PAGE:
I don't know much about art theft. Here's what I do know -- there's a lot more of it than I had ever imagined. Simon Houpt's Museum of the Missing introduced me to some of the basics. I'm including links at the bottom in case you're interested in learning more.
O lavrador de café
by Cândido Portinari
Stolen from the São Paulo Museum of Art on Dec 20, 2007. Recovered by the Brazilian police less than three weeks later.
by Édouard Manet
In March 1990, two men stole thirteen pieces from the Isabella Stewart Gardner Museum in Boston, including this painting by Manet. The art has never been recovered.
Descent from the Cross
Looted in 1806 by French soldiers from the Landgrave of Hesse-Kassel. Most recently on display in Hermitage, St. Petersburg.
This 1914 painting by Albert Gleizes was stolen in 2009, along with nine other works. The thief was caught, but the art is still missing.
Two works by René Magritte, including this one, were stolen from a private residence in Bruges, Belgium in October 2011.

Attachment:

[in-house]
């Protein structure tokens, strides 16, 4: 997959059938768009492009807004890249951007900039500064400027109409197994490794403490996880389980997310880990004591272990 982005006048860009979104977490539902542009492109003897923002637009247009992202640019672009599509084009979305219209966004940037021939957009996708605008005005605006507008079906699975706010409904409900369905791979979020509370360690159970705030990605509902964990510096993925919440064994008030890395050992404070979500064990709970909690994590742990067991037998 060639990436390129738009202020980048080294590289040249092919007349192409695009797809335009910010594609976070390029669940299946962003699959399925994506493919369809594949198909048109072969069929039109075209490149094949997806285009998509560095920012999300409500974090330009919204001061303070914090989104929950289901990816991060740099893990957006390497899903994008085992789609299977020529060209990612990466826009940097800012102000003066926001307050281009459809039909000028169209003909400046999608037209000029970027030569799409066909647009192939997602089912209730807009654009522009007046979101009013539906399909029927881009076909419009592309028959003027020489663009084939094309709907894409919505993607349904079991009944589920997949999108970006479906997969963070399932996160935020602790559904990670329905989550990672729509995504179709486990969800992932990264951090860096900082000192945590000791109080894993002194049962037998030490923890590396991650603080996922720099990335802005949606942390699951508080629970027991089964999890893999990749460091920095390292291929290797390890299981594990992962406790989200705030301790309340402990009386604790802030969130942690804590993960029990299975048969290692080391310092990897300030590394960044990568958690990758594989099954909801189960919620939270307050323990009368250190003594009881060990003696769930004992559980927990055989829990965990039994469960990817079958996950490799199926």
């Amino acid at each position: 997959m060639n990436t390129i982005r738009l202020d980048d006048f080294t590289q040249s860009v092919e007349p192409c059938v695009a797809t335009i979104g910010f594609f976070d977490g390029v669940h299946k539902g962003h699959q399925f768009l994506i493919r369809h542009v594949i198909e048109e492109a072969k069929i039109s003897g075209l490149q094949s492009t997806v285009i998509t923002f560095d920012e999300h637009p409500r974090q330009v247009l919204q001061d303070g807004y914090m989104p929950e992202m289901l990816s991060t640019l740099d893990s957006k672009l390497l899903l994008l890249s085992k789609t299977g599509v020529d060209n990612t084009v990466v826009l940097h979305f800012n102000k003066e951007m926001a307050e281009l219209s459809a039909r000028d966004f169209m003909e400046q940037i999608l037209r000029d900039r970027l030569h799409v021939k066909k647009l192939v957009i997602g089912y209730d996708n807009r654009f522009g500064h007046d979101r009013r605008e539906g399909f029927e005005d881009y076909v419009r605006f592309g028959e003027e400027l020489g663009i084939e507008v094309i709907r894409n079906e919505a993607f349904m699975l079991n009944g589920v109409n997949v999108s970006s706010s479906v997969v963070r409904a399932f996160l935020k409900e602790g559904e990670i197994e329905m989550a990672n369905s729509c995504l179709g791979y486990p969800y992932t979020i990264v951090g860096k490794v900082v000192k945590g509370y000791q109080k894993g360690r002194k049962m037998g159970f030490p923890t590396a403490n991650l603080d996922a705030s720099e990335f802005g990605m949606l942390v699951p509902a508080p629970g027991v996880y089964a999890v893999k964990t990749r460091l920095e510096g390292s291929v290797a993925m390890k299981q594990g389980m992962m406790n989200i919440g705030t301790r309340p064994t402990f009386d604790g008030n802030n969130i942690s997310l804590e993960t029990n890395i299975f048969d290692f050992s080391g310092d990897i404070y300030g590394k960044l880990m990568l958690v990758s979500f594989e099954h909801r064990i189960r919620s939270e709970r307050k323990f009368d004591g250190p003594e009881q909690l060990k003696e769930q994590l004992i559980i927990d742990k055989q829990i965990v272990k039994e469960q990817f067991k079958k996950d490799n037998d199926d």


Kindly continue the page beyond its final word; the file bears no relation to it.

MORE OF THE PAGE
Midas at the Source of the River Pactole, circa 1626-1627
by Nicolas Poussin
Four works were stolen in February 2011 from Ajaccio's Fine Arts Museum by a guard, who left the paintings in his car and attempted to ransom them. When he returned to his car, however, he found that someone had broken the car window and they were gone.
In 2005, the FBI's Robert Wittman helped return this Rembrandt self-portrait to the Swedish National Museum
* Interpol's Works of Art section
* The FBI's Art Theft site
* The Guardian's art theft coverage
* Art Theft Central: a blog by Mark Durney
* A Telegraph set of photos about some of the most famous art heists of the last 100 years.
* Stuff about the Gardner Museum theft
* A digital work by Markus Winkler called Investigation into Stolen Paintings.
* The looting of the Iraq Museum
* Wikipedia on looted art
* Info about stolen art from Museum Spot
Ending with a quote today:
A great war leaves the country with three armies - an army of cripples, an army of mourners, and an army of thieves.